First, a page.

American Politics

From the most powerful politicians in Washington, DC, to the director of "Birdman," Alejandro González Iñárritu, who accepted the Best Picture Oscar at last night's Academy Awards ceremony in Hollywood, immigration reform -- and finally doing something about immigration reform -- is on the minds of many. On this edition of ST, we talk about such with Tamar Jacoby, the president and CEO of ImmigrationWorks USA, which is a national federation of small business owners working to advance better immigration law.

KWGS News file photo

From pharmacists who refuse to dispense Plan B drugs (which prevent ovulation) to legislation designed to limit a patient's end-of-life or euthanasia options, there's no shortage of controversial topics in America today when it comes to religion/morality overlapping with science/medicine. On this edition of ST, we discuss such a topic as we confront certain practices of some Catholic hospitals.

Our guest is Luke A. Nichter, an Associate Professor of History at Texas A&M University: Central Texas, and a noted expert on the Nixon tapes. Tomorrow night, Thursday the 4th at 7pm, TU's Oklahoma Center for the Humanities and Book Smart Tulsa will co-present a free-to-the-public lecture by Professor Nichter on "The Nixon Tapes: 40 Years Later." This event will happen in Kendall Hall on the TU campus -- not in TU's Tyrrell Hall, as was originally announced.

On this edition of StudioTulsa, the bawdy humor of Jackie Mason collides -- for better or worse -- with the common-sense politics of Will Rogers as we welcome the one and only Kinky Friedman back to our show. The legendary Texas-based singer/songwriter, novelist, humorist, politician, and former columnist for Texas Monthly was one of two independent candidates in the 2006 election for the office of Governor of Texas; Friedman placed fourth in the six-person race.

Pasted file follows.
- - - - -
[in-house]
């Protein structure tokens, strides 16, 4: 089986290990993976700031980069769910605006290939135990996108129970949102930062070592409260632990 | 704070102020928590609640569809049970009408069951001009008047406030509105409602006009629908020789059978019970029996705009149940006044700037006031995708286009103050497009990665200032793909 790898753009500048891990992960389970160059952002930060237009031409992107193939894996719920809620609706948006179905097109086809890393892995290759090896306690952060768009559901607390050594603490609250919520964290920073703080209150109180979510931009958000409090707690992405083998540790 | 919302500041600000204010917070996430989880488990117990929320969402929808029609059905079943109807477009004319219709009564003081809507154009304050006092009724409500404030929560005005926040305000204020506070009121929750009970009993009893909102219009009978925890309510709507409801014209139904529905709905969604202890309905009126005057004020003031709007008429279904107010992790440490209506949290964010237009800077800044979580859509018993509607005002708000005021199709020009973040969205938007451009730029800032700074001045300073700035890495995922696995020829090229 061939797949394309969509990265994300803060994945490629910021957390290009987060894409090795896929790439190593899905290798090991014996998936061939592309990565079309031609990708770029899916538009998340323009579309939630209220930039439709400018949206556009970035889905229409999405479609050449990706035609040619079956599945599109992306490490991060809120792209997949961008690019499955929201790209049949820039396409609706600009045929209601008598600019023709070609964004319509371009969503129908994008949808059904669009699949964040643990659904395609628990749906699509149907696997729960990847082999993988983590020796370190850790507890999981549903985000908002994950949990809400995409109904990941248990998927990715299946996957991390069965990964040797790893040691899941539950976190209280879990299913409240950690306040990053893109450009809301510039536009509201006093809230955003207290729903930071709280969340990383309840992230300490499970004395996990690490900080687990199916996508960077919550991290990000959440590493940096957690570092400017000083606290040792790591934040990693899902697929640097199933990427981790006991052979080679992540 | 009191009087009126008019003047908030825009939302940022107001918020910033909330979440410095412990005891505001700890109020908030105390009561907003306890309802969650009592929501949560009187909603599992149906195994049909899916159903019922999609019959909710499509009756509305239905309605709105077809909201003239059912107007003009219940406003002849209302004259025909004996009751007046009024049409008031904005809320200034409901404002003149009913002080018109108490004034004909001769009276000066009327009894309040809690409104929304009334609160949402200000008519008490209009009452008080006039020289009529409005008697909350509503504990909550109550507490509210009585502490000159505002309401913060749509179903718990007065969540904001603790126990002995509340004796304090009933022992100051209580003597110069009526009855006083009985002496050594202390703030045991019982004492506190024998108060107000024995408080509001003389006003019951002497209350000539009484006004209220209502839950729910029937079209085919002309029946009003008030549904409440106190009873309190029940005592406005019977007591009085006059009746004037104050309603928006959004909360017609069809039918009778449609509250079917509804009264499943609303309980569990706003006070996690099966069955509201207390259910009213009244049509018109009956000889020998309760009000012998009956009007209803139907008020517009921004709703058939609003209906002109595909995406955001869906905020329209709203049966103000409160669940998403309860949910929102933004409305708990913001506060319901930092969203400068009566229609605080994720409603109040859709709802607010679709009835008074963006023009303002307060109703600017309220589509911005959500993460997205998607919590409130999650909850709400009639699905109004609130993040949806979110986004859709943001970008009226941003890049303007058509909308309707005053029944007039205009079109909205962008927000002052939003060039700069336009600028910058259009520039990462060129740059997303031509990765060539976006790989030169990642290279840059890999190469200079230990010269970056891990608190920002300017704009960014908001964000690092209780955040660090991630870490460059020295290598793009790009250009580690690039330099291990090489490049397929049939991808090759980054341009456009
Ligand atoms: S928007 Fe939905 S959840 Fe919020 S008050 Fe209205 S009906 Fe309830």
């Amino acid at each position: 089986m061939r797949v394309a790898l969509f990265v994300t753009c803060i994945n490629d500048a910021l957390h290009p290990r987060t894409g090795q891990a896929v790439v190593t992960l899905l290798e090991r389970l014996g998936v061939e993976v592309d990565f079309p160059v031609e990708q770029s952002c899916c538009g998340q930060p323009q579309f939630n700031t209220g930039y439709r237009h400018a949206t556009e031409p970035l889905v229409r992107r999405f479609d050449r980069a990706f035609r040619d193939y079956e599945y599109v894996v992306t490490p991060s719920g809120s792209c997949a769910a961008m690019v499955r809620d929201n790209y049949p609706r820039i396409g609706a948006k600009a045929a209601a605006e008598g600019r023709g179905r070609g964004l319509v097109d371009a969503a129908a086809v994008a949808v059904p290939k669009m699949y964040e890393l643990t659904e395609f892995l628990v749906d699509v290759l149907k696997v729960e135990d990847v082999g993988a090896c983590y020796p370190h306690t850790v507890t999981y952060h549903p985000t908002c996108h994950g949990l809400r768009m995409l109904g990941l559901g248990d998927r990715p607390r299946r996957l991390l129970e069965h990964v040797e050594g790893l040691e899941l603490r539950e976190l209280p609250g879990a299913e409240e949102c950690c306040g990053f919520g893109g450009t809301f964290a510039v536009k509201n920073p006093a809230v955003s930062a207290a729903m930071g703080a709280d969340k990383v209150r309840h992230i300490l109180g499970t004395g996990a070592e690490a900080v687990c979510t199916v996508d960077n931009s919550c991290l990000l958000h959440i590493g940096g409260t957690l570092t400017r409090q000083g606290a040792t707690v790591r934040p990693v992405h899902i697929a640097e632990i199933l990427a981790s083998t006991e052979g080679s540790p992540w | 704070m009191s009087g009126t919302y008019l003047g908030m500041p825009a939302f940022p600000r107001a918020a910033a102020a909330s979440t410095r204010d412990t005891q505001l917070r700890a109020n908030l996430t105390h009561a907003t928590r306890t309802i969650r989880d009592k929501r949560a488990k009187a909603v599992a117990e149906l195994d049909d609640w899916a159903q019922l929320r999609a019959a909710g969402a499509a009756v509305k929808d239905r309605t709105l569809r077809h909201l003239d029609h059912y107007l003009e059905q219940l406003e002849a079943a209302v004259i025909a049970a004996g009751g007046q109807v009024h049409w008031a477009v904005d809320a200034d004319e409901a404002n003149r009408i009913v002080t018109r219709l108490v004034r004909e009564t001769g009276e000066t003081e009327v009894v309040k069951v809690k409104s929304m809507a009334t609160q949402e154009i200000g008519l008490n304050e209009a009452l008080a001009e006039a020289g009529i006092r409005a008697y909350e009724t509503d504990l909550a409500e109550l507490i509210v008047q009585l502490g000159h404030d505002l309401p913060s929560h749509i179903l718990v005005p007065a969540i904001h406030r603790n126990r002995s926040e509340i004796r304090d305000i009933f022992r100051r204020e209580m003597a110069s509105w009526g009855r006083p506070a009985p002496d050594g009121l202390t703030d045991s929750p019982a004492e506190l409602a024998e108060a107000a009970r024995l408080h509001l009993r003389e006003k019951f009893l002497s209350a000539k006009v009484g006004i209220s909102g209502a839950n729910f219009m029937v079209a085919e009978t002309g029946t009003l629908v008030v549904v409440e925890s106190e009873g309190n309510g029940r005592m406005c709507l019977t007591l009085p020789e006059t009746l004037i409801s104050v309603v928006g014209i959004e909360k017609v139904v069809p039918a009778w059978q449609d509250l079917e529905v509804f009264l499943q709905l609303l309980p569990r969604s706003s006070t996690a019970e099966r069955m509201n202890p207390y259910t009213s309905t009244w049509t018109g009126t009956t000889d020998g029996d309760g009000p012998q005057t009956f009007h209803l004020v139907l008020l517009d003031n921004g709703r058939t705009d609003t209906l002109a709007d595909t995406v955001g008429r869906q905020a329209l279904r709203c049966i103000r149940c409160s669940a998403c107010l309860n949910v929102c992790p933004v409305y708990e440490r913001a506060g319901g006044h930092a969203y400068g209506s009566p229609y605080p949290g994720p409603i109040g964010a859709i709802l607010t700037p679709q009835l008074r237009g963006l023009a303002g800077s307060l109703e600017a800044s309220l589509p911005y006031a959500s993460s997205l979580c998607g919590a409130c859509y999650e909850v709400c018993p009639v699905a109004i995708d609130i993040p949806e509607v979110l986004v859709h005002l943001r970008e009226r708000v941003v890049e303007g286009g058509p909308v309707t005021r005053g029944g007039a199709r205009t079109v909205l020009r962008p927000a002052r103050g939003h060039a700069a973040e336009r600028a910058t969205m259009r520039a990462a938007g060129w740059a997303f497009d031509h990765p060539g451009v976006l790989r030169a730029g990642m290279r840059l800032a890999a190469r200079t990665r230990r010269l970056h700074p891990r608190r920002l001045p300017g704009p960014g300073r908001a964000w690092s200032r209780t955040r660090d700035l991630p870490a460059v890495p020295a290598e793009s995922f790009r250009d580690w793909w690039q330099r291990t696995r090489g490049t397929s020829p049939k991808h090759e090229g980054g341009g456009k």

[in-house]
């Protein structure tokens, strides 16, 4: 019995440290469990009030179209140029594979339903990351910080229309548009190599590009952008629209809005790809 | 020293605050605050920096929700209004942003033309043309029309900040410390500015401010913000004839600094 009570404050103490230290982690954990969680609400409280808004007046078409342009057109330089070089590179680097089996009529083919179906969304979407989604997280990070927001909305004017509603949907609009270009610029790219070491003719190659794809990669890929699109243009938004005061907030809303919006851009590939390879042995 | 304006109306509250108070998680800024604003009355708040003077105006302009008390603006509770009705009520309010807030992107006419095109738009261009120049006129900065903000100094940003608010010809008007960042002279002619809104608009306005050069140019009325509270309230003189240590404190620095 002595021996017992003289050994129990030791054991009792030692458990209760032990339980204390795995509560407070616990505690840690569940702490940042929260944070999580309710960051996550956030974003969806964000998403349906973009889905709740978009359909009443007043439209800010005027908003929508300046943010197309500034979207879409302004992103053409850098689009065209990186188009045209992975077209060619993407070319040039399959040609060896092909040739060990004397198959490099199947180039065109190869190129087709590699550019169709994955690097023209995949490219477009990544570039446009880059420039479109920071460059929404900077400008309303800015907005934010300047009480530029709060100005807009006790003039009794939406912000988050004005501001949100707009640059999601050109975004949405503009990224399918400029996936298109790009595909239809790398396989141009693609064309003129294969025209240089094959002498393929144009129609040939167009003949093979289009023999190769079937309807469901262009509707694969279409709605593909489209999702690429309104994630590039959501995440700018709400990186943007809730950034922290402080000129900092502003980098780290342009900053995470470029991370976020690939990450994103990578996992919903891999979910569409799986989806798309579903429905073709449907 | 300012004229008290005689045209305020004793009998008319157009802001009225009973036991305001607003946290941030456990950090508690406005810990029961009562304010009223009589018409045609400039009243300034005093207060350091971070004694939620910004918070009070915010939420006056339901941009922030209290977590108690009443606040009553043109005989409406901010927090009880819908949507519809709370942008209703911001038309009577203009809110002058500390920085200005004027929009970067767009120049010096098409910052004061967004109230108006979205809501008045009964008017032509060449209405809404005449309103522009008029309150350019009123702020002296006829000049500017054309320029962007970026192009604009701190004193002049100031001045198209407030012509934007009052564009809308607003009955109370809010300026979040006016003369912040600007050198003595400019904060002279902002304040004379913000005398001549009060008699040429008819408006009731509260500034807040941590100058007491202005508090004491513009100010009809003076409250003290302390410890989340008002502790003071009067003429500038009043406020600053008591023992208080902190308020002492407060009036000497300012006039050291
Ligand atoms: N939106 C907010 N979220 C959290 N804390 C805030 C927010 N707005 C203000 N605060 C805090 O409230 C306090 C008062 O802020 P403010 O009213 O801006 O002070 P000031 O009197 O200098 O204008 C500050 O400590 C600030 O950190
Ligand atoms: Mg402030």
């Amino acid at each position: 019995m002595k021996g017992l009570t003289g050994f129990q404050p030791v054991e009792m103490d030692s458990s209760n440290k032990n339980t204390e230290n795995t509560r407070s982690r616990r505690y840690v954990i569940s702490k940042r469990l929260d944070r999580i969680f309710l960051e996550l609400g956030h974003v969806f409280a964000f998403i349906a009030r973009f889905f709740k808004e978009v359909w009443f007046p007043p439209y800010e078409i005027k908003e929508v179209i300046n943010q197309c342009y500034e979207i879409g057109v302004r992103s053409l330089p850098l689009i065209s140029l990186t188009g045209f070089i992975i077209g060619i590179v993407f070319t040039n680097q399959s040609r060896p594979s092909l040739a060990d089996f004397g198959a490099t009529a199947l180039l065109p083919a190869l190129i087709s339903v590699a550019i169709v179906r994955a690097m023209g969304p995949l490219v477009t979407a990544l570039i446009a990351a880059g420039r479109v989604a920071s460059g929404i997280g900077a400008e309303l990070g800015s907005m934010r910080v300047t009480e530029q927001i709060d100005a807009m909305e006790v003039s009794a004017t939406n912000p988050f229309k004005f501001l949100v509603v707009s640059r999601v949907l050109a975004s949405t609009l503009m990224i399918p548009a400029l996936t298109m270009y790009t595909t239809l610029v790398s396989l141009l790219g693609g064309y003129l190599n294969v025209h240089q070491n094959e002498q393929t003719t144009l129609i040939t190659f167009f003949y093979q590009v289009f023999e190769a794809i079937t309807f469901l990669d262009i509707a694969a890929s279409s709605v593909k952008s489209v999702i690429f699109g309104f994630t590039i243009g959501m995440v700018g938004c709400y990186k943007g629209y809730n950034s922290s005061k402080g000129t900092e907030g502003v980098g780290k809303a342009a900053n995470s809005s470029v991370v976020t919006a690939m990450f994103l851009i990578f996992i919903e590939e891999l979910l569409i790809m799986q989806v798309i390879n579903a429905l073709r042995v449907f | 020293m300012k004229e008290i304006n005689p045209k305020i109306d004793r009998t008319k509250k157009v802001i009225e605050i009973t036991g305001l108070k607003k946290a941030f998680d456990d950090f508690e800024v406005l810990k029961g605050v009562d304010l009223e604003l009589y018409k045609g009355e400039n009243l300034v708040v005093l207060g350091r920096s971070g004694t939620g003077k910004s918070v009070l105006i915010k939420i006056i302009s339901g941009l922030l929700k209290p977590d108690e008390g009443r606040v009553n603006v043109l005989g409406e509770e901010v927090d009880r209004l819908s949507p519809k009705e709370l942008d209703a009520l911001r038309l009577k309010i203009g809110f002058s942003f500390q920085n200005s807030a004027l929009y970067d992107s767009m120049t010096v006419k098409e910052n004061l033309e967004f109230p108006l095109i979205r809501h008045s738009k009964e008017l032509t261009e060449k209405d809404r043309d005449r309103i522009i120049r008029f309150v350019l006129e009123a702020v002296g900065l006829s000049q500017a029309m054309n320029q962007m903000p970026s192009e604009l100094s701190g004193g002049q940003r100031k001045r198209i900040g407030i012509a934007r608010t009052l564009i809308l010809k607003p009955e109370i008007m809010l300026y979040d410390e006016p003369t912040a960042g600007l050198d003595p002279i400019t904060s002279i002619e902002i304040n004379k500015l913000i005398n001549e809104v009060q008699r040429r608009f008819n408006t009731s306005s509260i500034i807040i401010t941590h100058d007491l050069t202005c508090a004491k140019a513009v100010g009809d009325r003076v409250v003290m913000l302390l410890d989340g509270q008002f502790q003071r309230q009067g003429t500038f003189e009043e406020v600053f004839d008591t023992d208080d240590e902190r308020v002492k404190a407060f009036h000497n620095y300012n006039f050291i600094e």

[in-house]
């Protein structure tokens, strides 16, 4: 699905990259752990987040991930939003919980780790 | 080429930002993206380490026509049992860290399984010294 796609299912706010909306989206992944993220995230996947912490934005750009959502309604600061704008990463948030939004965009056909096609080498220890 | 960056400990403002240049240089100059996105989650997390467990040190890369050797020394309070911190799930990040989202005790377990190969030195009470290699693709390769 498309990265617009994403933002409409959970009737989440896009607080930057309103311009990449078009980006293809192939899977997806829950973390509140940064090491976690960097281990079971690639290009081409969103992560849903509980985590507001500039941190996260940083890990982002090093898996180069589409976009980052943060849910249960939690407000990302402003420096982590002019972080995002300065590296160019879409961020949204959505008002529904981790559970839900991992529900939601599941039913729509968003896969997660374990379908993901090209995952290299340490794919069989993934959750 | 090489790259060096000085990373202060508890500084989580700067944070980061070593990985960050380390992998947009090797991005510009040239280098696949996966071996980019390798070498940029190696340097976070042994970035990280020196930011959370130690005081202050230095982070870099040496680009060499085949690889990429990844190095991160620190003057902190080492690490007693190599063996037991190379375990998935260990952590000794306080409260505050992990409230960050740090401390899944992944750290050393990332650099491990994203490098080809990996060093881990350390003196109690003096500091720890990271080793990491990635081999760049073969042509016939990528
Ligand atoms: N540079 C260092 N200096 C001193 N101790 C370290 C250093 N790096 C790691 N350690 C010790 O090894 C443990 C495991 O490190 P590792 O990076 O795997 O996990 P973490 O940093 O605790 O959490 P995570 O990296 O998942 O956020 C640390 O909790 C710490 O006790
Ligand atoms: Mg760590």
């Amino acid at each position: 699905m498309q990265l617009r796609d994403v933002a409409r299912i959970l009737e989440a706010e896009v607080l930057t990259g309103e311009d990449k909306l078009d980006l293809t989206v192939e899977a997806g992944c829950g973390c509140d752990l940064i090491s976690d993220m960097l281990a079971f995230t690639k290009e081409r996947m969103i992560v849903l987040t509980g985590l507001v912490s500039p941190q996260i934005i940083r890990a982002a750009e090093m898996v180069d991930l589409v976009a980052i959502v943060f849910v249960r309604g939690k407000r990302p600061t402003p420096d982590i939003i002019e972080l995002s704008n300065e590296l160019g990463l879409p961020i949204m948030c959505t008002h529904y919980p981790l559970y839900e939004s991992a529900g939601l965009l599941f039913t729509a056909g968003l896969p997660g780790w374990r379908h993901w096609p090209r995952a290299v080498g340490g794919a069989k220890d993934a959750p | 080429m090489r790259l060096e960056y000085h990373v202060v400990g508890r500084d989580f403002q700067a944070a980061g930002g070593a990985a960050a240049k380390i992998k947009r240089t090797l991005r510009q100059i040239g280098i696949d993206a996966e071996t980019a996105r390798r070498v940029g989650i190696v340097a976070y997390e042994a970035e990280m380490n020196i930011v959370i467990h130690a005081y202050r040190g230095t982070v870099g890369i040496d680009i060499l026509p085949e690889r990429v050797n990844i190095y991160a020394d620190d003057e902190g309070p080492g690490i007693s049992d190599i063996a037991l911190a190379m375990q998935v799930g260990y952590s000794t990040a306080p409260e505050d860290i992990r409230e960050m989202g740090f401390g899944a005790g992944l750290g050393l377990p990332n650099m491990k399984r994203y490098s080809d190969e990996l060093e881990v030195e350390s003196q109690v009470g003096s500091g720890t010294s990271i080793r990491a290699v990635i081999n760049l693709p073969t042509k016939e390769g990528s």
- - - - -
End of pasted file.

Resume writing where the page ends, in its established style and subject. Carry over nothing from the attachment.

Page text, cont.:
News flash: Government is broken in Washington. Problems aren't being solved. New solutions aren't being put forward. "Compromise" (as has been so commonly observed) has become a dirty word. Or at least, such is the opinion of many of us. Indeed, poll after poll has found that a large majority of Americans believe government isn't working, and that it's -- on the contrary -- dominated by special interested and partisan gridlock. But...come to think of it...could your average American citizen do any better?

Our guest is John Zogby, founder of the famed Zogby Poll and veteran political/cultural analyst, who did a pair of events here in Tulsa earlier this week and stopped by our studios while he was in town.

On this installment of StudioTulsa, we speak by phone with A. Scott Berg, whose bestselling, highly regarded biographies include "Max Perkins: Editor of Genius" (winner of the National Book Award), "Goldwyn," "Lindbergh" (winner of the Pulitzer Prize), and "Kate Remembered." Berg's newest book is a life of America's 28th President, Woodrow Wilson (1856-1924) --- it's titled simply "Wilson" --- which the Ft. Worth Star-Telegram has called: "A work of spectacular artistry and objective workmanship....

"The big problem I see in the practice of medicine today is [that] our payment scheme makes it where we violate the first rule of medicine, which is: Listen to your patient and they'll tell you what's wrong. And we don't allow anybody the time to do that anymore." So says our guest on this edition of StudioTulsa on Health, U.S. Senator Tom Coburn, a Republican who's been the junior senator from Oklahoma since January of 2005.

On this installment of ST, we offer a conversation with P.J. O'Rourke, the well-known conservative American satirist and journalist who's been writing articles and books about --- and just basically poking fun at --- politics, economics, culture, and current events for nearly forty years now. O'Rourke's bestselling books include "Give War a Chance," "Holidays in Hell," "Parliament of Whores," and "The CEO of the Sofa" --- and his newest book, "The Baby Boom," is due out later this year.

Harvard University

On this edition of StudioTulsa, we speak with political scientist and sociologist Theda Skocpol, whose recent work has focused on how political policy is made, and more often these days, how it gets derailed. Skocpol is the Victor Thomas Professor of Government and Sociology at Harvard University, and the author of numerous books on how political policy has been shaped and changed throughout history.